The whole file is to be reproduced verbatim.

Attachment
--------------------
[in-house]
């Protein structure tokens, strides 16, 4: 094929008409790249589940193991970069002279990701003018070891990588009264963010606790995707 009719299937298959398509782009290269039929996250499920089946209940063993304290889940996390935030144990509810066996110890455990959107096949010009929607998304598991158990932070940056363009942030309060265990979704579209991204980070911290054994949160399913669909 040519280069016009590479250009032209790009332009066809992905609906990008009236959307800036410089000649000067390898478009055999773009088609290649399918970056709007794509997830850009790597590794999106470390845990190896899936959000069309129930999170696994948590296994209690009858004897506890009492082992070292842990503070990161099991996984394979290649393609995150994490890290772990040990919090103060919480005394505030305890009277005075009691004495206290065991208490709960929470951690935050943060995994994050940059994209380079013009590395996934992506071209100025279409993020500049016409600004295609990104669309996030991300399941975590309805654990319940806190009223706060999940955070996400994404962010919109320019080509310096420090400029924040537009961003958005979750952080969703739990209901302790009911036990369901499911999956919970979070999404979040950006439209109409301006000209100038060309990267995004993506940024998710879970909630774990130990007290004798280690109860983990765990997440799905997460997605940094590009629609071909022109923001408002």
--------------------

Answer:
[in-house]
């Protein structure tokens, strides 16, 4: 094929008409790249589940193991970069002279990701003018070891990588009264963010606790995707 009719299937298959398509782009290269039929996250499920089946209940063993304290889940996390935030144990509810066996110890455990959107096949010009929607998304598991158990932070940056363009942030309060265990979704579209991204980070911290054994949160399913669909 040519280069016009590479250009032209790009332009066809992905609906990008009236959307800036410089000649000067390898478009055999773009088609290649399918970056709007794509997830850009790597590794999106470390845990190896899936959000069309129930999170696994948590296994209690009858004897506890009492082992070292842990503070990161099991996984394979290649393609995150994490890290772990040990919090103060919480005394505030305890009277005075009691004495206290065991208490709960929470951690935050943060995994994050940059994209380079013009590395996934992506071209100025279409993020500049016409600004295609990104669309996030991300399941975590309805654990319940806190009223706060999940955070996400994404962010919109320019080509310096420090400029924040537009961003958005979750952080969703739990209901302790009911036990369901499911999956919970979070999404979040950006439209109409301006000209100038060309990267995004993506940024998710879970909630774990130990007290004798280690109860983990765990997440799905997460997605940094590009629609071909022109923001408002």